Sanitation Workers in Pakistan
In Pakistan, the fifth most populous country in the world, 21.7 million people are still living without clean water, one in three without a decent toilet and 16 million people still practise open defecation.
Pakistan has made significant progress improving access to sanitation but sanitation work remains low paid and low-status work linked to discrimination based on caste and religion. It is mainly carried out by descendants of people of the Hindu Dalit caste, most of which converted to Christianity and other religions generations ago. Today, 80% of sanitation workers in Pakistan are Christians, despite them making up just 2% of the general population. Many sanitation workers continued to work throughout the COVID-19 pandemic without extra money or proper PPE for fear of losing their jobs. Many sanitation workers came into direct contact with COVID-19 patients working on the frontline in Government isolation centres; and while health workers received additional allowances for working with infected patients, sanitation workers did not. A study by WaterAid found that only half of respondents were able to access social security aid for vulnerable populations during the pandemic with the same number reporting challenges in meeting their daily expenses.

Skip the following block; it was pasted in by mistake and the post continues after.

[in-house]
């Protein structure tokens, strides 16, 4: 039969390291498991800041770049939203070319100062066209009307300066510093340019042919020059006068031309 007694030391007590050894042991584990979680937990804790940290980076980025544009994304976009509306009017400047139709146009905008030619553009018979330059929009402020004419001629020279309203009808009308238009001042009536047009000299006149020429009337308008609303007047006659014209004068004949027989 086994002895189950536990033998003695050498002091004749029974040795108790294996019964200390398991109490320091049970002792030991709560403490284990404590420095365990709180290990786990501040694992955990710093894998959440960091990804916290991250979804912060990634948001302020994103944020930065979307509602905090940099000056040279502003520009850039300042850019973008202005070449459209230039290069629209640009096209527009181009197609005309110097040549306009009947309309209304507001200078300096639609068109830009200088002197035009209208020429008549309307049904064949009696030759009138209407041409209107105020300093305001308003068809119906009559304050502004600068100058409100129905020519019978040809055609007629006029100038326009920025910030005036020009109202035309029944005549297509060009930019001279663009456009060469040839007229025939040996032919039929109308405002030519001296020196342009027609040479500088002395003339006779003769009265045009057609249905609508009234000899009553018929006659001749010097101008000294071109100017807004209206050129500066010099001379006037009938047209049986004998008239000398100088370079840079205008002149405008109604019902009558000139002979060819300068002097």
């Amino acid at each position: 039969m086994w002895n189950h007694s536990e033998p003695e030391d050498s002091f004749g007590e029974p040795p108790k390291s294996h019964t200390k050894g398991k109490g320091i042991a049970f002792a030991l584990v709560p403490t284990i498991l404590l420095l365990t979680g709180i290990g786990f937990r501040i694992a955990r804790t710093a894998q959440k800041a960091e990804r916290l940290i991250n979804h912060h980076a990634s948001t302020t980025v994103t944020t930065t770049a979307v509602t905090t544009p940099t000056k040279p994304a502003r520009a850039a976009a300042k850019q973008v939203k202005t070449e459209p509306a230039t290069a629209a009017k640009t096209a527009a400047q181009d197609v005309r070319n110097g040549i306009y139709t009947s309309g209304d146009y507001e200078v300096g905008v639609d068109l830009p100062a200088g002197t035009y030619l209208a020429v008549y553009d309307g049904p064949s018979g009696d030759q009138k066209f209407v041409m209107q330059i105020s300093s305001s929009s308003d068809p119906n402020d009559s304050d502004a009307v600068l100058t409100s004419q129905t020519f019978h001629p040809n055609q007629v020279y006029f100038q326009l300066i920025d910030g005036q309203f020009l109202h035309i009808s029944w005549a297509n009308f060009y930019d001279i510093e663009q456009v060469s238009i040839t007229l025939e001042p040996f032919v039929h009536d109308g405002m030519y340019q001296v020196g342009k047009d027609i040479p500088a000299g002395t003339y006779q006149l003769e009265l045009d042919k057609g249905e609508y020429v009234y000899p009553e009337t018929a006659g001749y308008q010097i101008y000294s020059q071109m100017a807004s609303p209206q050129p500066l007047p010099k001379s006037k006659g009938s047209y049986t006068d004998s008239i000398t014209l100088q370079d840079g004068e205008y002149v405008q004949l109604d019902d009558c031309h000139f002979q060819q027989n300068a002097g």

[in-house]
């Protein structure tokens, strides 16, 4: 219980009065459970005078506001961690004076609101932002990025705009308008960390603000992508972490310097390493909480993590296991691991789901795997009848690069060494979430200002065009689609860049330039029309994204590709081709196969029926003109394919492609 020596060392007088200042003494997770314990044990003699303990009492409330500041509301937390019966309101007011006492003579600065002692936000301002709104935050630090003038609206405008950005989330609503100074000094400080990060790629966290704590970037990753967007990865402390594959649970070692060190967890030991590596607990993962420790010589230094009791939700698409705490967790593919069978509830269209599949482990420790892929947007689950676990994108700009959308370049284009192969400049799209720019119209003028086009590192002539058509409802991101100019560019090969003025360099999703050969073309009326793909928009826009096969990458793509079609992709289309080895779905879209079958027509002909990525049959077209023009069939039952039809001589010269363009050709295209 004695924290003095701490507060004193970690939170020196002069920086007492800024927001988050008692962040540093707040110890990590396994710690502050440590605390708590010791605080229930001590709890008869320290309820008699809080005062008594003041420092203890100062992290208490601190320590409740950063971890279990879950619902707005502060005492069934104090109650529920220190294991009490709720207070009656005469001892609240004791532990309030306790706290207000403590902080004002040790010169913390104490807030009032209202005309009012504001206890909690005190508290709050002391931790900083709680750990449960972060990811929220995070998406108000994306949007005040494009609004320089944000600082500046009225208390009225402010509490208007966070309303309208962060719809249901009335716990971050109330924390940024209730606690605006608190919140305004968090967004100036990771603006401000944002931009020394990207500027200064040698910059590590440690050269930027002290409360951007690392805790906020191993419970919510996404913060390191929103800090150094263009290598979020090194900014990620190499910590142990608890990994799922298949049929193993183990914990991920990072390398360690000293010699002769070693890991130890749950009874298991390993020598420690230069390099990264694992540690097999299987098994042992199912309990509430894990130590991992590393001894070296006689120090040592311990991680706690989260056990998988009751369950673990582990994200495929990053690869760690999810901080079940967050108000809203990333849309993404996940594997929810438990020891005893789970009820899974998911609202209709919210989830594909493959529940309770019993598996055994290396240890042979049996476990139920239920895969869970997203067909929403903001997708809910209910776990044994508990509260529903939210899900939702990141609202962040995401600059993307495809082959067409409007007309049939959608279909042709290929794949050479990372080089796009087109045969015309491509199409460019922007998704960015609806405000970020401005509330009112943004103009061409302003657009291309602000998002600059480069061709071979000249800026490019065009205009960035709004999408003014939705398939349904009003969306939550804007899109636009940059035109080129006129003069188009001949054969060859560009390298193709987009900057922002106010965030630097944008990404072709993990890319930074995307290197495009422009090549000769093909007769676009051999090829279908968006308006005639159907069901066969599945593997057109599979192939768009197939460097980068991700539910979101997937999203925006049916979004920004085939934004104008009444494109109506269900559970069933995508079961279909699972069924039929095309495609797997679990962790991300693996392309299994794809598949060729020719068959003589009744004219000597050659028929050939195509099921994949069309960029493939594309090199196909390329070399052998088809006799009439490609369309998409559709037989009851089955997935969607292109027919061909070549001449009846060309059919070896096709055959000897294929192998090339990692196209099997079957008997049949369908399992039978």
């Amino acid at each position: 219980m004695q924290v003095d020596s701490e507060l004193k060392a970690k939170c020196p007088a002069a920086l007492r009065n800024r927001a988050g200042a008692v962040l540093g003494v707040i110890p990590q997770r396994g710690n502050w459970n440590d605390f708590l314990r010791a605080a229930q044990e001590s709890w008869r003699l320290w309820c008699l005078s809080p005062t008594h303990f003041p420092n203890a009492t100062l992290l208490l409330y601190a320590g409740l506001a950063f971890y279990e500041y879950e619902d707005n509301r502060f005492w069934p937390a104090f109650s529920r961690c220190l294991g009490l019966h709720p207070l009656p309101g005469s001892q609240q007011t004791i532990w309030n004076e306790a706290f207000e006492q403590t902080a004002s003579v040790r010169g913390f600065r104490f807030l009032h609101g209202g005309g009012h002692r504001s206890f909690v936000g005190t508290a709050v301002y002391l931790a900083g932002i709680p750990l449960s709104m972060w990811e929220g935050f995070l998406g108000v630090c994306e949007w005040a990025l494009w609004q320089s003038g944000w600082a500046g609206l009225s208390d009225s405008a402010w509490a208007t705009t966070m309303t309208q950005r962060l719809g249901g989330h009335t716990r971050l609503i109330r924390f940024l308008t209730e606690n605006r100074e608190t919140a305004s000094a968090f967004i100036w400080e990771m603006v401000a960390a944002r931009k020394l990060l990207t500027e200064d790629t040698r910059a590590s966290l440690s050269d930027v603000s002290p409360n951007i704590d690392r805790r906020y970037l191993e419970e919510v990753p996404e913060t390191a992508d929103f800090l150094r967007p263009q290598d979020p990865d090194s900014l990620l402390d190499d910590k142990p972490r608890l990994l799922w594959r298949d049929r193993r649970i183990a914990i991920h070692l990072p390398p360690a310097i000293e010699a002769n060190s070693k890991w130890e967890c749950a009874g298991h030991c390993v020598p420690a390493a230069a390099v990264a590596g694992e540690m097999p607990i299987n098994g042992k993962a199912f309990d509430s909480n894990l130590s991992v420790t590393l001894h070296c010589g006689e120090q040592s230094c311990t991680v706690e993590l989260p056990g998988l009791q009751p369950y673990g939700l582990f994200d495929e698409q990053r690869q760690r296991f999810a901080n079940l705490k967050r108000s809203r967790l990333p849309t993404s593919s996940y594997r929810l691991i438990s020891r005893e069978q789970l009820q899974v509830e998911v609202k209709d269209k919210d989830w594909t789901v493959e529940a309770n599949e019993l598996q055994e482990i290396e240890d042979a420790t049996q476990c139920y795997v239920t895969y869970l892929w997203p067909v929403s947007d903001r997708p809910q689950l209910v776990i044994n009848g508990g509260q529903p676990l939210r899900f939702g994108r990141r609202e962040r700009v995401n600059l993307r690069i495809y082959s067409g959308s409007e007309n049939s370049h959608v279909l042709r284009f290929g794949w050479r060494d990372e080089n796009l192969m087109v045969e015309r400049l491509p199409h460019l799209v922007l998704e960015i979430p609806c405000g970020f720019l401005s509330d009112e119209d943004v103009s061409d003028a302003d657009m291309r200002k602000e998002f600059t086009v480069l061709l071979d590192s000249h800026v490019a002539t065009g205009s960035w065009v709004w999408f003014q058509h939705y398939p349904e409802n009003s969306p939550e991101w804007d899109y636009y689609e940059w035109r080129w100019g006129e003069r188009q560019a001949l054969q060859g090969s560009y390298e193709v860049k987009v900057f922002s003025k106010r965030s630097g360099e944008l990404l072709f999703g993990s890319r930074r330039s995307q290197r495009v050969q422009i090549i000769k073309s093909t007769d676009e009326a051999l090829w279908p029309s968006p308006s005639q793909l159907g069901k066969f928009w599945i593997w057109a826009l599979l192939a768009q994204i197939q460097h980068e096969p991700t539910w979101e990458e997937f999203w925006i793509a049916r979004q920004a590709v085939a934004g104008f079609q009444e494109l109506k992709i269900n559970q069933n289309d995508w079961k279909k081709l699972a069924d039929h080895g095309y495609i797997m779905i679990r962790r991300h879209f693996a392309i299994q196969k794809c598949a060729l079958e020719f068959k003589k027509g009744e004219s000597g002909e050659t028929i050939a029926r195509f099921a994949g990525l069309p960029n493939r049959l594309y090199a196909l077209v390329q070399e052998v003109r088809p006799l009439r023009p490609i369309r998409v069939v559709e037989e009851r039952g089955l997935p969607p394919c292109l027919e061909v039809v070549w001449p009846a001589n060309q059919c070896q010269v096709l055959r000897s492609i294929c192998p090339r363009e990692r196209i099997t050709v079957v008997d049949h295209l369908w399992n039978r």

Tasleem Mai, 50, sanitary worker
Tasleem Mai provides for her family of 12 and has been a sanitary worker for the last 25 years. She took on the job because there was no other work available. She rarely receives or uses any protective equipment despite the risks of infection or accidents. She knows the importance of her role but says
We [sanitary workers] always have to compromise our dignity and personal wellbeing [to do the job]. We are an integral part of society, performing a vital role but we are not paid for overtime or leave and we have no medical checkups or testing, with or without the pandemic